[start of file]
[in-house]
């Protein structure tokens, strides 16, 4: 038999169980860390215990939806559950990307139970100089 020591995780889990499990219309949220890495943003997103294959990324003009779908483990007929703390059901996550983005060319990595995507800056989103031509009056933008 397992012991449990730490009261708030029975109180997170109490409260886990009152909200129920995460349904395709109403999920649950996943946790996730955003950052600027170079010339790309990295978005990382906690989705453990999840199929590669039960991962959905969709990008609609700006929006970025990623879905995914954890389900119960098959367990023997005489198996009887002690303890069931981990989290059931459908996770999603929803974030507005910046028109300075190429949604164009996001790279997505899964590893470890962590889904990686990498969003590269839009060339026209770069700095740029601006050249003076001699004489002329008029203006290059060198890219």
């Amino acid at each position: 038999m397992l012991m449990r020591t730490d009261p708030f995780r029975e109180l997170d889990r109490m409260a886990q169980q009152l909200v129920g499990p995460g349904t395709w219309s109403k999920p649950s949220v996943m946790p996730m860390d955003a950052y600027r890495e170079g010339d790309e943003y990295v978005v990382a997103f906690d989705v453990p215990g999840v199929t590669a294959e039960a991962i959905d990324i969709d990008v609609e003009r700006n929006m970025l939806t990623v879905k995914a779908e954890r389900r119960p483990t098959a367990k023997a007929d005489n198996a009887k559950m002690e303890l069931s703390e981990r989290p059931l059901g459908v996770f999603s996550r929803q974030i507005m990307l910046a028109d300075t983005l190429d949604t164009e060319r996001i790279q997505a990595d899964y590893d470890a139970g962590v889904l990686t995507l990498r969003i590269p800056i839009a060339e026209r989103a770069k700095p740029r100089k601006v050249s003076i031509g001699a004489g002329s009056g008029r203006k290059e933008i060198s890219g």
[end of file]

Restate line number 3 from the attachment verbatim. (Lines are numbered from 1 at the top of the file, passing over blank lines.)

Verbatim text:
């Amino acid at each position: 038999m397992l012991m449990r020591t730490d009261p708030f995780r029975e109180l997170d889990r109490m409260a886990q169980q009152l909200v129920g499990p995460g349904t395709w219309s109403k999920p649950s949220v996943m946790p996730m860390d955003a950052y600027r890495e170079g010339d790309e943003y990295v978005v990382a997103f906690d989705v453990p215990g999840v199929t590669a294959e039960a991962i959905d990324i969709d990008v609609e003009r700006n929006m970025l939806t990623v879905k995914a779908e954890r389900r119960p483990t098959a367990k023997a007929d005489n198996a009887k559950m002690e303890l069931s703390e981990r989290p059931l059901g459908v996770f999603s996550r929803q974030i507005m990307l910046a028109d300075t983005l190429d949604t164009e060319r996001i790279q997505a990595d899964y590893d470890a139970g962590v889904l990686t995507l990498r969003i590269p800056i839009a060339e026209r989103a770069k700095p740029r100089k601006v050249s003076i031509g001699a004489g002329s009056g008029r203006k290059e933008i060198s890219g």